The shortage of PPE has been an ongoing critical issue during the pandemic. “We put out a call and Dulwich College in London, who are participants in our award scheme, immediately got in touch and said: ‘We’re making visors and distributing them to local hospitals. Why don’t you come and pick some up?’”

Rapid response

In addition to Wings of Hope, Sriram is also CEO of Supreme Creations & Bags of Ethics. With an award-winning factory in Pondicherry, India, it’s the world’s largest ethical manufacturer of reusable bags and eco-packaging for retail, events and promotional use, with 50,000 global clients including Nike, Google, Tesco, Topshop and John Lewis. The business responded quickly to the Covid crisis.

“The challenges have been absolutely massive,” says Sriram. “We had to retool our factory to produce reusable masks made out of fabric. We normally work a lot within the European market, but now we’re mainly supplying the masks to Indian clients, Indian pharmaceutical companies and charity organisations.”

Two years on from finishing her MBA, Sriram maintains a strong network with fellow alumni and has found the LBS community and LBS volunteering club invaluable sources of support. “A lot of the MBA students have become mentors for the teenagers in my scheme, offering them guidance and support,” she says. “We also have alumni who work in the NHS who are inspiring them to consider becoming doctors or pharmacists.

“The alumni are outstandingly positive. One, who runs a business in India, gave some really interesting insight into the pandemic at the start of the crisis, from the future of business travel to rewriting business plans. Others, based in the UK, including CEOs and CFOs of high-growth startups, are sharing the critical decisions they’re facing about staff, difficult decisions you have to make as a leader. It’s great to be able to speak candidly about these issues.”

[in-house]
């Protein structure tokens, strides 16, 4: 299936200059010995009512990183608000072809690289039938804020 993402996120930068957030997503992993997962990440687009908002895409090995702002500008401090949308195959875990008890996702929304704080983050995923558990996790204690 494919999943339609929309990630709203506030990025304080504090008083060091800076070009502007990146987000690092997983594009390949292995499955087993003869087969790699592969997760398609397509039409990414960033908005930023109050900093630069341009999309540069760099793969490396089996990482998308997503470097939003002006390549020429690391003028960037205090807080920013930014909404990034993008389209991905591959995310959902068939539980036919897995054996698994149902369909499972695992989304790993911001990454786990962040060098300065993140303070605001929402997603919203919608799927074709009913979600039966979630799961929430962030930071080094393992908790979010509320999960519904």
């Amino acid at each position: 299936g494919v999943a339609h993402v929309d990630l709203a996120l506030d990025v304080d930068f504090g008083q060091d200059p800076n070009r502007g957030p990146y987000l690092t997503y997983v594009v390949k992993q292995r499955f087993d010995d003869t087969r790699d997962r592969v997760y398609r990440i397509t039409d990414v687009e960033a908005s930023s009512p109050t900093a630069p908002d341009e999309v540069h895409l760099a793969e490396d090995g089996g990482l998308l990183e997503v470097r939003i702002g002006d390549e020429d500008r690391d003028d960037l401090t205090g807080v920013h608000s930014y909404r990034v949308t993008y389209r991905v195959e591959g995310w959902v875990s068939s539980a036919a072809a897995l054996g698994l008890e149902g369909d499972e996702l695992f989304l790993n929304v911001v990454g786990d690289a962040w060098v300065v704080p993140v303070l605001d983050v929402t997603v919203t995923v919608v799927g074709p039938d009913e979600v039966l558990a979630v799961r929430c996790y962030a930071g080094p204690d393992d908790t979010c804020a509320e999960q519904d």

Can-do attitude

A can-do attitude and an understanding of the opportunities out there that were inculcated by LBS helped prepare Sriram for today’s challenging times. “They are things I really value,” she says. “So much of our work is reliant on our learning and using data, and Covid is a situation where you just don’t have data.

“The pandemic webinars led by Julian Birkinshaw are really generous – it’s a Covid-specific series about management, forecasts and organisational behaviour, and they’re fascinating.”

Sriram didn’t find it difficult to adjust to working from home. “You just have to switch,” she says. “You can’t ease into it. There’s still intense pressure, but you look at everything in a different light. You can achieve a lot from just a table and chair, a mobile phone and a laptop. So much can be achieved from limited resources and by staying connected to your community. You get nuggets of information which can provide really helpful insights.”

Sriram’s motto is “Don’t be boring” and she uses it to great effect to galvanise people to get on board. “Don’t feel that you need to fit in a box,” she says. “You can be innovative, you can be creative. Just go for it.

“I hate solo projects and I’ve learnt from experience that you can’t do everything yourself. It falls apart.

“Regarding the future, I have hope – simply hope.”

Support this work via www.bagsofethics.org or  www.thewingsofhope.org